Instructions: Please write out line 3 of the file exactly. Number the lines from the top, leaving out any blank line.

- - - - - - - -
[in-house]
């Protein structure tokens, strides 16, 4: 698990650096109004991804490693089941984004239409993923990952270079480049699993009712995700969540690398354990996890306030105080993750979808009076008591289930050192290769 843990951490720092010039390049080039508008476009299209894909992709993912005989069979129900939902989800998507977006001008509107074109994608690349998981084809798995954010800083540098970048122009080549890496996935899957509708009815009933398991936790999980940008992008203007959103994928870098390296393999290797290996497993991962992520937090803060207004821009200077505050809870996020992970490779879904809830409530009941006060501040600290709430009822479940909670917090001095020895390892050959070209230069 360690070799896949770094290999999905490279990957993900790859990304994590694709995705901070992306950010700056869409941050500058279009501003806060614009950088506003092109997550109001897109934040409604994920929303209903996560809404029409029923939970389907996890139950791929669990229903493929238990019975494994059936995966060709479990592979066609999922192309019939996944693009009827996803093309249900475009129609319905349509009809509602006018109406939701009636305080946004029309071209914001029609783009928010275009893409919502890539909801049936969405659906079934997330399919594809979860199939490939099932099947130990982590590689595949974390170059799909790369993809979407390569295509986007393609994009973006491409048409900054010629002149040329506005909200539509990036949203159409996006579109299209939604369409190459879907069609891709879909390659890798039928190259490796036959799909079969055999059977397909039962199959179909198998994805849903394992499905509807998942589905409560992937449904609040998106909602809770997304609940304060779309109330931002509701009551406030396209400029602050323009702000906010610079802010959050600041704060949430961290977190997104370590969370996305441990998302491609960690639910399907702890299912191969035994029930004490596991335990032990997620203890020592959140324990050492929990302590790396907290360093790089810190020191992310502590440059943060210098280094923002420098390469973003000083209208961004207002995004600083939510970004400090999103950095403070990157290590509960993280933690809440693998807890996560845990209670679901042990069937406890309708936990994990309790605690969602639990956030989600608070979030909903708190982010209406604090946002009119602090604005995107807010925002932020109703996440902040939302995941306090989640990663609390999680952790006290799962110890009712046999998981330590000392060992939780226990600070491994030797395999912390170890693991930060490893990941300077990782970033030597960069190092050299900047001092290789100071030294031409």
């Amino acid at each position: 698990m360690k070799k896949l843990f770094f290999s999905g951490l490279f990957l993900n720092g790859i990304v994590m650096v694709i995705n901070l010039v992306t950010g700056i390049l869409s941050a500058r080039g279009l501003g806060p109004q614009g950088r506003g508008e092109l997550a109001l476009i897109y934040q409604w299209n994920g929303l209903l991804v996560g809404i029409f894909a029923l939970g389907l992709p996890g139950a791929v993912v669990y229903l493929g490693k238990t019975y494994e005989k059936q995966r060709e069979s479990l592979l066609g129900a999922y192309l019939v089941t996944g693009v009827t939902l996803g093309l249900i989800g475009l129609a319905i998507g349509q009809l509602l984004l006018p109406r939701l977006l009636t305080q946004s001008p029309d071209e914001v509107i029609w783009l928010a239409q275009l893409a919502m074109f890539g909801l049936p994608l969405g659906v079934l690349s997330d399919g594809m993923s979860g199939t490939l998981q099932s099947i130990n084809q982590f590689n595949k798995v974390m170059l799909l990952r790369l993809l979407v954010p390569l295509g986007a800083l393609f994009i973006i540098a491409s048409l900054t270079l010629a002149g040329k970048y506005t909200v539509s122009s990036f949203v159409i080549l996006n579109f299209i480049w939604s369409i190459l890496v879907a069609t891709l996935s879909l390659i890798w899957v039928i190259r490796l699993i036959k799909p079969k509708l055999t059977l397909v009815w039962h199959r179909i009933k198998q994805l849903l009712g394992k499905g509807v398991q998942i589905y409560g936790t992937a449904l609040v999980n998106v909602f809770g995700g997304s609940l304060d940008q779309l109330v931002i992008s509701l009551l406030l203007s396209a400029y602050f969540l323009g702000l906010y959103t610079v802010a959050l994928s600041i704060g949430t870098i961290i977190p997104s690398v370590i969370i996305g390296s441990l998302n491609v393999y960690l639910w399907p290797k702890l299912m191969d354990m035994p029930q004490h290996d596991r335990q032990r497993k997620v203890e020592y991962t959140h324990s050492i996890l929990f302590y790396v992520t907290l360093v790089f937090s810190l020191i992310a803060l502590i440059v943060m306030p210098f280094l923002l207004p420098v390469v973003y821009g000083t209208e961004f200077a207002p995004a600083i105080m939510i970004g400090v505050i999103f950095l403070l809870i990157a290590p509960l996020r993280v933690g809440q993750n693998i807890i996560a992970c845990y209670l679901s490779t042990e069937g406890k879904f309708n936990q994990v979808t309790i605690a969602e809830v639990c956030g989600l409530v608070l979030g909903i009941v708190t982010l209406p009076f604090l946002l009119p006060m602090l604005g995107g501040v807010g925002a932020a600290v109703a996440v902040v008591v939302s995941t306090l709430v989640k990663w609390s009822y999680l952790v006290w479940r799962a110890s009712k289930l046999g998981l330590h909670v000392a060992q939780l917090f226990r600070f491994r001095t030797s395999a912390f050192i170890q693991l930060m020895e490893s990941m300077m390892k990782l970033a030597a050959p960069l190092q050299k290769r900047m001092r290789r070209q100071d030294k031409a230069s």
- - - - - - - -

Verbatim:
């Amino acid at each position: 698990m360690k070799k896949l843990f770094f290999s999905g951490l490279f990957l993900n720092g790859i990304v994590m650096v694709i995705n901070l010039v992306t950010g700056i390049l869409s941050a500058r080039g279009l501003g806060p109004q614009g950088r506003g508008e092109l997550a109001l476009i897109y934040q409604w299209n994920g929303l209903l991804v996560g809404i029409f894909a029923l939970g389907l992709p996890g139950a791929v993912v669990y229903l493929g490693k238990t019975y494994e005989k059936q995966r060709e069979s479990l592979l066609g129900a999922y192309l019939v089941t996944g693009v009827t939902l996803g093309l249900i989800g475009l129609a319905i998507g349509q009809l509602l984004l006018p109406r939701l977006l009636t305080q946004s001008p029309d071209e914001v509107i029609w783009l928010a239409q275009l893409a919502m074109f890539g909801l049936p994608l969405g659906v079934l690349s997330d399919g594809m993923s979860g199939t490939l998981q099932s099947i130990n084809q982590f590689n595949k798995v974390m170059l799909l990952r790369l993809l979407v954010p390569l295509g986007a800083l393609f994009i973006i540098a491409s048409l900054t270079l010629a002149g040329k970048y506005t909200v539509s122009s990036f949203v159409i080549l996006n579109f299209i480049w939604s369409i190459l890496v879907a069609t891709l996935s879909l390659i890798w899957v039928i190259r490796l699993i036959k799909p079969k509708l055999t059977l397909v009815w039962h199959r179909i009933k198998q994805l849903l009712g394992k499905g509807v398991q998942i589905y409560g936790t992937a449904l609040v999980n998106v909602f809770g995700g997304s609940l304060d940008q779309l109330v931002i992008s509701l009551l406030l203007s396209a400029y602050f969540l323009g702000l906010y959103t610079v802010a959050l994928s600041i704060g949430t870098i961290i977190p997104s690398v370590i969370i996305g390296s441990l998302n491609v393999y960690l639910w399907p290797k702890l299912m191969d354990m035994p029930q004490h290996d596991r335990q032990r497993k997620v203890e020592y991962t959140h324990s050492i996890l929990f302590y790396v992520t907290l360093v790089f937090s810190l020191i992310a803060l502590i440059v943060m306030p210098f280094l923002l207004p420098v390469v973003y821009g000083t209208e961004f200077a207002p995004a600083i105080m939510i970004g400090v505050i999103f950095l403070l809870i990157a290590p509960l996020r993280v933690g809440q993750n693998i807890i996560a992970c845990y209670l679901s490779t042990e069937g406890k879904f309708n936990q994990v979808t309790i605690a969602e809830v639990c956030g989600l409530v608070l979030g909903i009941v708190t982010l209406p009076f604090l946002l009119p006060m602090l604005g995107g501040v807010g925002a932020a600290v109703a996440v902040v008591v939302s995941t306090l709430v989640k990663w609390s009822y999680l952790v006290w479940r799962a110890s009712k289930l046999g998981l330590h909670v000392a060992q939780l917090f226990r600070f491994r001095t030797s395999a912390f050192i170890q693991l930060m020895e490893s990941m300077m390892k990782l970033a030597a050959p960069l190092q050299k290769r900047m001092r290789r070209q100071d030294k031409a230069s």